Their names connected them to the people from whom they came, reminding them of their history, reminding them of the lessons which their ancestors taught.
There is an oft-quoted midrash that teaches that “there are three names by which a person is called: one which their parents call them, one which people call them, and one which they earn for themselves. The last is the best one of all.” [Midrash Tanchuma, Vayakheil 1]
What does it mean to earn a name for ourselves? How do we do that? The midrash itself answers that question: “Every time a person increases their good deeds, they earn themselves a new name.”
My parents named me “Amy,” after my great-grandfather Abraham. (I would have been named “Adam” if I had been a boy.) “Amy” comes from the French and Latin meaning “beloved.” My Hebrew name is Avigayil (Abigail), meaning “my father’s joy.” In the Bible, Abigail is the wife of Nabal the Calebite from Carmel and later becomes the second wife of King David. According to 1 Samuel 25, Abigail is…described as beautiful and intelligent. “The rabbis depict Abigail as a wise and practical woman, capable of acting at the right moment and in the right way. She saves [King] David from committing unnecessary bloodshed…” [Jewish Women’s Archive, “Abigail: Midrash and Aggadah,” by Tamar Kadari] So, as you can see, Avigayil is definitely the appropriate name for me! (Ha ha!)
The name my parents gave me is “Amy,” and the name – or perhaps more accurately, the title– which others often call me is “Rabbi – my teacher,” a title I earned after many years of study. I hope that I fulfill the definition of teacher: “One who shows or helps a person to learn how to do something; to provide a person with knowledge or insight.” [paraphrased from Webster’s New World Dictionary] That’s what I try to do every day: provide some knowledge of our religion and its beautiful traditions. Webster’s Dictionary defines “rabbi” as “a scholar and teacher of the Jewish law; now, specifically, an ordained Jew, usually the spiritual head of a congregation, qualified to decide questions of law and ritual…” [emphasis added]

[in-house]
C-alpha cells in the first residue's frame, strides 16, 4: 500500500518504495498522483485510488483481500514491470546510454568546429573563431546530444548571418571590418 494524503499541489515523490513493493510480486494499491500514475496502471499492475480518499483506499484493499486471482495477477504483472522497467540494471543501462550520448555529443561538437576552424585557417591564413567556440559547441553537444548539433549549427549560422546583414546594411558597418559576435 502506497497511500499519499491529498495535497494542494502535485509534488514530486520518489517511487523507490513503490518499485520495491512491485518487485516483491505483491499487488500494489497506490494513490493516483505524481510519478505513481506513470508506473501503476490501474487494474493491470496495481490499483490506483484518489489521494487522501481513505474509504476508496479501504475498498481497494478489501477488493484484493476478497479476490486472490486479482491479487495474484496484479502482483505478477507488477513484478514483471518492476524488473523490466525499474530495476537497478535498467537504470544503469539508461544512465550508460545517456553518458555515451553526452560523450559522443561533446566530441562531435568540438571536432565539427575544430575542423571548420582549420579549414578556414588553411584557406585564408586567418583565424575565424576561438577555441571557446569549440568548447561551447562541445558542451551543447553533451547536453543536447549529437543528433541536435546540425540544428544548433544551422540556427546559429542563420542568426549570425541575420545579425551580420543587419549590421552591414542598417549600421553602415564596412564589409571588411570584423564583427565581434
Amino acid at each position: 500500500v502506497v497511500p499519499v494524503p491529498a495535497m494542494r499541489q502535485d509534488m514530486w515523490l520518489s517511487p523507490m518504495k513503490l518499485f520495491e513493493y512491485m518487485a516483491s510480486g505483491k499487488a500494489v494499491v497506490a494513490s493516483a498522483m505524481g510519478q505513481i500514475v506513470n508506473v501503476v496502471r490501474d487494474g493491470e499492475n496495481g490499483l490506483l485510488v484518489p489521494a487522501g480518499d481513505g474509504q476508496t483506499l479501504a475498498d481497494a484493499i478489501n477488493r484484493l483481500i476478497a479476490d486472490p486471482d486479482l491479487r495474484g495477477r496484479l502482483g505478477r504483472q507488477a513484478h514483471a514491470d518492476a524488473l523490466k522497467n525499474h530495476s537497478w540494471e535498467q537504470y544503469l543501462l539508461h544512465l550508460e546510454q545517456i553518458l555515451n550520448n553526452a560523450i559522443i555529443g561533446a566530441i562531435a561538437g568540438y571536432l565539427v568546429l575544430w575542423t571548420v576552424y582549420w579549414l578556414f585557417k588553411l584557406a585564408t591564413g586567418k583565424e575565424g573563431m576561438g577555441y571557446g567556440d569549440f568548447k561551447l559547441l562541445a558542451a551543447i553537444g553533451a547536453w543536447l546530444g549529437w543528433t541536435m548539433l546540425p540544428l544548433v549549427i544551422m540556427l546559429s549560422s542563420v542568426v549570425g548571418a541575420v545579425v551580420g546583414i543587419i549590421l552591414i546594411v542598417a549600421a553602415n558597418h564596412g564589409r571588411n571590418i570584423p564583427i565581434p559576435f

So I am “Amy” and “Rabbi,” but the name I want to earn for myself is, as the midrash teaches, “doer of good deeds.” In keeping with our tradition, I hope to do my part to make the world a better place. This is my daily challenge.
And so on this new year, I ask you: What are the names you want to earn for yourself? And how are you going to get there?
Shanah Tovah U’m’tukah!
A good and sweet year to all of you!
2013-2014 GLTY Board
President: Hadley Holman
Membership and Communications Vice President: Rachel Benington
Social Action Vice President: Maya Srkalovic
Religious and Cultural Vice President: Wren Gilbert
Programing Vice Presidents: Noah Isaak and Carly Cohen
Financial Vice President: Eliana Kaplowitz.
The GLTY Board meets at 1:20 p.m. the 1st Sunday of every month
at Congregation Shaarey Zedek.
All GLTYites welcome.
GLTY (The Greater Lansing Temple Youth) is a youth organization that involves Jewish teens from the Greater Lansing area in grades 9-12.
GLTY is part of NFTY-MI (North American Federation of Temple Youth-Michigan region). NFTY-MI brings together Reform Jewish Teens from all over Michigan. Our members come together many times during the year for learning, fun, worship, community service, and fellowship to help young Jewish adults throughout the region build and strengthen lifetime ties with each other and Reform Judaism.
Congregation Shaarey Zedek
1924 Coolidge Road
East Lansing, MI 48823